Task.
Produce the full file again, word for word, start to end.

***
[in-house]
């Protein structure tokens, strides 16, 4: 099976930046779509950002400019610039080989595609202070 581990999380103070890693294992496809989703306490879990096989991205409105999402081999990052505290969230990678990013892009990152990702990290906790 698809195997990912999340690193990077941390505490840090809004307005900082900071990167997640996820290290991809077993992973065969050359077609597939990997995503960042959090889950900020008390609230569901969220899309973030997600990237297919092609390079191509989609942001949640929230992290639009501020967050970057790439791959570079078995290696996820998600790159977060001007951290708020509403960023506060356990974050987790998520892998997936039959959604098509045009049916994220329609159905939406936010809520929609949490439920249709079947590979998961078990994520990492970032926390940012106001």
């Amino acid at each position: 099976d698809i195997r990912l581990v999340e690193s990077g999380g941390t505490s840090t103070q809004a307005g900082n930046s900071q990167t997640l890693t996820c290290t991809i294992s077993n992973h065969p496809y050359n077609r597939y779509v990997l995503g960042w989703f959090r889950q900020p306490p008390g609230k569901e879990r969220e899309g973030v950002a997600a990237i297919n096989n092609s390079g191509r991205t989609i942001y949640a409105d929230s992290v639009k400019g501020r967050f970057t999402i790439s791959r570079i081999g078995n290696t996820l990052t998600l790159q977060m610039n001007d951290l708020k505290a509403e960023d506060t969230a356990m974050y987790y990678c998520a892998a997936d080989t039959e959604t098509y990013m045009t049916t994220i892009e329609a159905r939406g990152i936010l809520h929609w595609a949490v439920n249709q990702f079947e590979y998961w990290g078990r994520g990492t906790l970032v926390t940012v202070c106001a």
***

[in-house]
């Protein structure tokens, strides 16, 4: 099976930046779509950002400019610039080989595609202070 581990999380103070890693294992496809989703306490879990096989991205409105999402081999990052505290969230990678990013892009990152990702990290906790 698809195997990912999340690193990077941390505490840090809004307005900082900071990167997640996820290290991809077993992973065969050359077609597939990997995503960042959090889950900020008390609230569901969220899309973030997600990237297919092609390079191509989609942001949640929230992290639009501020967050970057790439791959570079078995290696996820998600790159977060001007951290708020509403960023506060356990974050987790998520892998997936039959959604098509045009049916994220329609159905939406936010809520929609949490439920249709079947590979998961078990994520990492970032926390940012106001």
């Amino acid at each position: 099976d698809i195997r990912l581990v999340e690193s990077g999380g941390t505490s840090t103070q809004a307005g900082n930046s900071q990167t997640l890693t996820c290290t991809i294992s077993n992973h065969p496809y050359n077609r597939y779509v990997l995503g960042w989703f959090r889950q900020p306490p008390g609230k569901e879990r969220e899309g973030v950002a997600a990237i297919n096989n092609s390079g191509r991205t989609i942001y949640a409105d929230s992290v639009k400019g501020r967050f970057t999402i790439s791959r570079i081999g078995n290696t996820l990052t998600l790159q977060m610039n001007d951290l708020k505290a509403e960023d506060t969230a356990m974050y987790y990678c998520a892998a997936d080989t039959e959604t098509y990013m045009t049916t994220i892009e329609a159905r939406g990152i936010l809520h929609w595609a949490v439920n249709q990702f079947e590979y998961w990290g078990r994520g990492t906790l970032v926390t940012v202070c106001a």